Some Houston-area high school students have stepped up to help their community during the outbreak of the novel coronavirus. The students have worked on two separate teams to create an intubation box to reduce the spread of COVID-19 from patients to healthcare workers and SpeeDelivery, an app that delivers food for at-risk individuals.

The students from The Village School in the Energy Corridor, known for its unique and enriching IB diploma, are getting support from school educators. The two projects grew naturally from the interests of the high school juniors, who wanted to do anything that could help others during this crisis.

"Our teachers have been very supportive have really enjoyed having the opportunity to see the students," says TeKedra Pierre, director of experiential learning at The Village School. "It's hard enough to teach virtually but with platforms like Zoom, Google classroom, and other platforms that they have been using to communicate and make sure that our students are still doing well."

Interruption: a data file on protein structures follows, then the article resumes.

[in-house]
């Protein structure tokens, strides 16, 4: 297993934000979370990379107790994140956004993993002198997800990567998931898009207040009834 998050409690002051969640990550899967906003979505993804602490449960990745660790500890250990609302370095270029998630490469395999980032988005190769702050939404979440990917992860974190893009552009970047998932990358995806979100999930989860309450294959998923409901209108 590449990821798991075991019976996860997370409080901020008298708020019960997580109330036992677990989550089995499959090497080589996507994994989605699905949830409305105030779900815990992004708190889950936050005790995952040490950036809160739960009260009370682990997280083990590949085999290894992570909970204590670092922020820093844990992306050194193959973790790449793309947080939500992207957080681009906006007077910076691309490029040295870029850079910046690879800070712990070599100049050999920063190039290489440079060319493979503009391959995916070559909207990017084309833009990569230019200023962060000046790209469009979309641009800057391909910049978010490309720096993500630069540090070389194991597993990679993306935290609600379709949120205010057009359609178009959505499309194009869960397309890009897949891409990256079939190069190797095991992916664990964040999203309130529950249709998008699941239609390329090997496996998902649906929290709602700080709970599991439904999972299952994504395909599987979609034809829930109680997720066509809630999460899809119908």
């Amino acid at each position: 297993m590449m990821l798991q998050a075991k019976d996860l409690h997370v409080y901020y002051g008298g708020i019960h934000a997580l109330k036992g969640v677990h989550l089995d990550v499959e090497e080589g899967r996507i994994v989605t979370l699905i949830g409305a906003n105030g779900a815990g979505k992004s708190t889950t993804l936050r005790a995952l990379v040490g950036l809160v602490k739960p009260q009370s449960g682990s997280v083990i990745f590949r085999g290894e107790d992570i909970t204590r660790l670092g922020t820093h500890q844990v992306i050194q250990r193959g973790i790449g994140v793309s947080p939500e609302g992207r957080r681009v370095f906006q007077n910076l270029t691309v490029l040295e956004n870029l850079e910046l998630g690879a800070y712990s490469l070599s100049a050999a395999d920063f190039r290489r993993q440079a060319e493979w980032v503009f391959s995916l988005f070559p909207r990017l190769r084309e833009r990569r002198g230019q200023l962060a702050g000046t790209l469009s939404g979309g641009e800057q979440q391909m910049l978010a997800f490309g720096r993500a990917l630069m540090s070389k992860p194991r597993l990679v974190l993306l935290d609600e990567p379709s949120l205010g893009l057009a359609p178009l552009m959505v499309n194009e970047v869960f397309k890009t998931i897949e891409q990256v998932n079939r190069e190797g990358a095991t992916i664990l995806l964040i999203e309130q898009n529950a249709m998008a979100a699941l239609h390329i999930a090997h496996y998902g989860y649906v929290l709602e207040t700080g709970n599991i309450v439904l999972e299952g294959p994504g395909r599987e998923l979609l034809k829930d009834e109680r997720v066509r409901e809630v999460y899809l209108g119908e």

The students created the intubation box out of clear plastic with two areas of access so that doctors can put their hands through it and intubate a patient who needs a ventilator. The box prevents exposure to the virus which can be passed in microdroplets from patients to healthcare workers. Click here to continue reading.

Houston nonprofit introduces new startup incubator ahead of impact-focused innovation week

Grace Rodriguez, CEO and executive director of Impact Hub Houston, introduced a new program for startups. Courtesy of Grace Rodriguez

Impact Hub Houston — the local chapter of a nonprofit focused on supporting startups in the social impact space — has a lot on its plate this month.

Not only is next week The Houston Innovation Summit — the fourth annual week of entrepreneurship programming — as well as the second annual Climathon, but the organization has also just launched a new business incubator program.

Accelerate is a program that Impact Hub has offered across 17 international markets. Houston's new chapter already has a few Houston startups involved — including Potentia Workforce and McMac CX. Structured as an ongoing accelerator with mentorship, education, and support, the program is currently accepting new members.

"We actually sit down with each new Accelerate member and then go through a diagnostic interview to help them understand what stage they're at," says Grace Rodriquez, CEO and executive director of Houston Impact Hub. "And then we create a development strategy with them."